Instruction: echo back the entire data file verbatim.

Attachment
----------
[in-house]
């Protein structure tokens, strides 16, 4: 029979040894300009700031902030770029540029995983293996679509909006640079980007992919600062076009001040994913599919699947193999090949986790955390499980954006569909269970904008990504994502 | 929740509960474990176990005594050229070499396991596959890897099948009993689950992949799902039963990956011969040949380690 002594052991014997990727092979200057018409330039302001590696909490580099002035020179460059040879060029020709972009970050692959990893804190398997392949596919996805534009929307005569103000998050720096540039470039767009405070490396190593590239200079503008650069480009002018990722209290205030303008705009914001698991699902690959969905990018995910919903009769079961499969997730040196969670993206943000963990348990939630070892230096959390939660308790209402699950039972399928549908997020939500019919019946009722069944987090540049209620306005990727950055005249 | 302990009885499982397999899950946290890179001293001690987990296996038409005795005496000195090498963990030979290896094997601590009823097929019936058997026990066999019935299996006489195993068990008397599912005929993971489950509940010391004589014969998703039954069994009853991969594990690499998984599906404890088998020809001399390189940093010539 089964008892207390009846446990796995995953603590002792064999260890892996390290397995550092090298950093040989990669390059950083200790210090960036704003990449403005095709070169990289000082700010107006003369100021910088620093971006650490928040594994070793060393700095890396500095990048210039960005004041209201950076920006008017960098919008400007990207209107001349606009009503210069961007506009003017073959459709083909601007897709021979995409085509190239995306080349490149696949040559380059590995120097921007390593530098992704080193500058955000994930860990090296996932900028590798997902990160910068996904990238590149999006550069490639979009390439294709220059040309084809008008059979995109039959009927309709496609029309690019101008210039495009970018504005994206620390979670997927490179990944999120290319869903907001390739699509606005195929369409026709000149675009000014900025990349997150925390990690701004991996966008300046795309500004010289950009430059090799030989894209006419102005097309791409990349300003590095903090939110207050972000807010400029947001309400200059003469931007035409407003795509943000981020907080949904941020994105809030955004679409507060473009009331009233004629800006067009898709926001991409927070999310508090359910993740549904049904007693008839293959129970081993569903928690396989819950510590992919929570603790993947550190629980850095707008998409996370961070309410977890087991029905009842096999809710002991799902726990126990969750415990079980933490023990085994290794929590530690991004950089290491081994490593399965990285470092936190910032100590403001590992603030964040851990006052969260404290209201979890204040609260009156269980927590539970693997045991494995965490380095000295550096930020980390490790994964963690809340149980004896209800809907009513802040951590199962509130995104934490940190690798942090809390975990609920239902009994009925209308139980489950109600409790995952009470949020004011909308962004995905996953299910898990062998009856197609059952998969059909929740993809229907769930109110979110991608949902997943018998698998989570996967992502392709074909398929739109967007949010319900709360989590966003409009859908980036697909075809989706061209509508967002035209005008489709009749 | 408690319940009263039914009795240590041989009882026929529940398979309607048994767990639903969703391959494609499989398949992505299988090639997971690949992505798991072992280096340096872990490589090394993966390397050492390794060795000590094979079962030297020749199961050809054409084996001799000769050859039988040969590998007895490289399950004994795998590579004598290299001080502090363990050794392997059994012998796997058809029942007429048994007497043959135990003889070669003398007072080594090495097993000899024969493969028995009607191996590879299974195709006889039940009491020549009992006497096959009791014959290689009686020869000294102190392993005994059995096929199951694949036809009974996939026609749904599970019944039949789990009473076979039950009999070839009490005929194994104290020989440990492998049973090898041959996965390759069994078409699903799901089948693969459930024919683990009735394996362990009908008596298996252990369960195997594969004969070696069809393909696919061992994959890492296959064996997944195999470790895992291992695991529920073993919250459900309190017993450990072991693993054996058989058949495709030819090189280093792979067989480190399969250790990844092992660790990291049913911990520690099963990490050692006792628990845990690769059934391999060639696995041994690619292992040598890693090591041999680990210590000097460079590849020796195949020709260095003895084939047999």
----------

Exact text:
[in-house]
């Protein structure tokens, strides 16, 4: 029979040894300009700031902030770029540029995983293996679509909006640079980007992919600062076009001040994913599919699947193999090949986790955390499980954006569909269970904008990504994502 | 929740509960474990176990005594050229070499396991596959890897099948009993689950992949799902039963990956011969040949380690 002594052991014997990727092979200057018409330039302001590696909490580099002035020179460059040879060029020709972009970050692959990893804190398997392949596919996805534009929307005569103000998050720096540039470039767009405070490396190593590239200079503008650069480009002018990722209290205030303008705009914001698991699902690959969905990018995910919903009769079961499969997730040196969670993206943000963990348990939630070892230096959390939660308790209402699950039972399928549908997020939500019919019946009722069944987090540049209620306005990727950055005249 | 302990009885499982397999899950946290890179001293001690987990296996038409005795005496000195090498963990030979290896094997601590009823097929019936058997026990066999019935299996006489195993068990008397599912005929993971489950509940010391004589014969998703039954069994009853991969594990690499998984599906404890088998020809001399390189940093010539 089964008892207390009846446990796995995953603590002792064999260890892996390290397995550092090298950093040989990669390059950083200790210090960036704003990449403005095709070169990289000082700010107006003369100021910088620093971006650490928040594994070793060393700095890396500095990048210039960005004041209201950076920006008017960098919008400007990207209107001349606009009503210069961007506009003017073959459709083909601007897709021979995409085509190239995306080349490149696949040559380059590995120097921007390593530098992704080193500058955000994930860990090296996932900028590798997902990160910068996904990238590149999006550069490639979009390439294709220059040309084809008008059979995109039959009927309709496609029309690019101008210039495009970018504005994206620390979670997927490179990944999120290319869903907001390739699509606005195929369409026709000149675009000014900025990349997150925390990690701004991996966008300046795309500004010289950009430059090799030989894209006419102005097309791409990349300003590095903090939110207050972000807010400029947001309400200059003469931007035409407003795509943000981020907080949904941020994105809030955004679409507060473009009331009233004629800006067009898709926001991409927070999310508090359910993740549904049904007693008839293959129970081993569903928690396989819950510590992919929570603790993947550190629980850095707008998409996370961070309410977890087991029905009842096999809710002991799902726990126990969750415990079980933490023990085994290794929590530690991004950089290491081994490593399965990285470092936190910032100590403001590992603030964040851990006052969260404290209201979890204040609260009156269980927590539970693997045991494995965490380095000295550096930020980390490790994964963690809340149980004896209800809907009513802040951590199962509130995104934490940190690798942090809390975990609920239902009994009925209308139980489950109600409790995952009470949020004011909308962004995905996953299910898990062998009856197609059952998969059909929740993809229907769930109110979110991608949902997943018998698998989570996967992502392709074909398929739109967007949010319900709360989590966003409009859908980036697909075809989706061209509508967002035209005008489709009749 | 408690319940009263039914009795240590041989009882026929529940398979309607048994767990639903969703391959494609499989398949992505299988090639997971690949992505798991072992280096340096872990490589090394993966390397050492390794060795000590094979079962030297020749199961050809054409084996001799000769050859039988040969590998007895490289399950004994795998590579004598290299001080502090363990050794392997059994012998796997058809029942007429048994007497043959135990003889070669003398007072080594090495097993000899024969493969028995009607191996590879299974195709006889039940009491020549009992006497096959009791014959290689009686020869000294102190392993005994059995096929199951694949036809009974996939026609749904599970019944039949789990009473076979039950009999070839009490005929194994104290020989440990492998049973090898041959996965390759069994078409699903799901089948693969459930024919683990009735394996362990009908008596298996252990369960195997594969004969070696069809393909696919061992994959890492296959064996997944195999470790895992291992695991529920073993919250459900309190017993450990072991693993054996058989058949495709030819090189280093792979067989480190399969250790990844092992660790990291049913911990520690099963990490050692006792628990845990690769059934391999060639696995041994690619292992040598890693090591041999680990210590000097460079590849020796195949020709260095003895084939047999």